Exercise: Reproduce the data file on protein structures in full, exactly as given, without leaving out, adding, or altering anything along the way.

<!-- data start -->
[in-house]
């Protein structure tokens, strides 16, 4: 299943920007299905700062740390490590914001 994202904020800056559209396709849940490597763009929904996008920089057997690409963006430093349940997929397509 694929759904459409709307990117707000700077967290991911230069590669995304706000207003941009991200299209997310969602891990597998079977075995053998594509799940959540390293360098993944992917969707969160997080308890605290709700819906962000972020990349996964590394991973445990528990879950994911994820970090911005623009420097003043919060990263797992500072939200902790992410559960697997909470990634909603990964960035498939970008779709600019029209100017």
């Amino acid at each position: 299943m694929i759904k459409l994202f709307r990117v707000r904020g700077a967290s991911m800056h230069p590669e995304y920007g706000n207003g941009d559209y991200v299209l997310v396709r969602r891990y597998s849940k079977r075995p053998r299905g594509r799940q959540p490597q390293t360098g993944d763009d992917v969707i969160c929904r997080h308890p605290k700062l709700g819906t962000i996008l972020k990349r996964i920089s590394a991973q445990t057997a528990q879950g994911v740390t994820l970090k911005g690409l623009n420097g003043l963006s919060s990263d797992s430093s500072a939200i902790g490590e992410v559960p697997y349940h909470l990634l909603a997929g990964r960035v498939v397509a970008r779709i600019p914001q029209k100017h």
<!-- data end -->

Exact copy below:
[in-house]
């Protein structure tokens, strides 16, 4: 299943920007299905700062740390490590914001 994202904020800056559209396709849940490597763009929904996008920089057997690409963006430093349940997929397509 694929759904459409709307990117707000700077967290991911230069590669995304706000207003941009991200299209997310969602891990597998079977075995053998594509799940959540390293360098993944992917969707969160997080308890605290709700819906962000972020990349996964590394991973445990528990879950994911994820970090911005623009420097003043919060990263797992500072939200902790992410559960697997909470990634909603990964960035498939970008779709600019029209100017």
């Amino acid at each position: 299943m694929i759904k459409l994202f709307r990117v707000r904020g700077a967290s991911m800056h230069p590669e995304y920007g706000n207003g941009d559209y991200v299209l997310v396709r969602r891990y597998s849940k079977r075995p053998r299905g594509r799940q959540p490597q390293t360098g993944d763009d992917v969707i969160c929904r997080h308890p605290k700062l709700g819906t962000i996008l972020k990349r996964i920089s590394a991973q445990t057997a528990q879950g994911v740390t994820l970090k911005g690409l623009n420097g003043l963006s919060s990263d797992s430093s500072a939200i902790g490590e992410v559960p697997y349940h909470l990634l909603a997929g990964r960035v498939v397509a970008r779709i600019p914001q029209k100017h």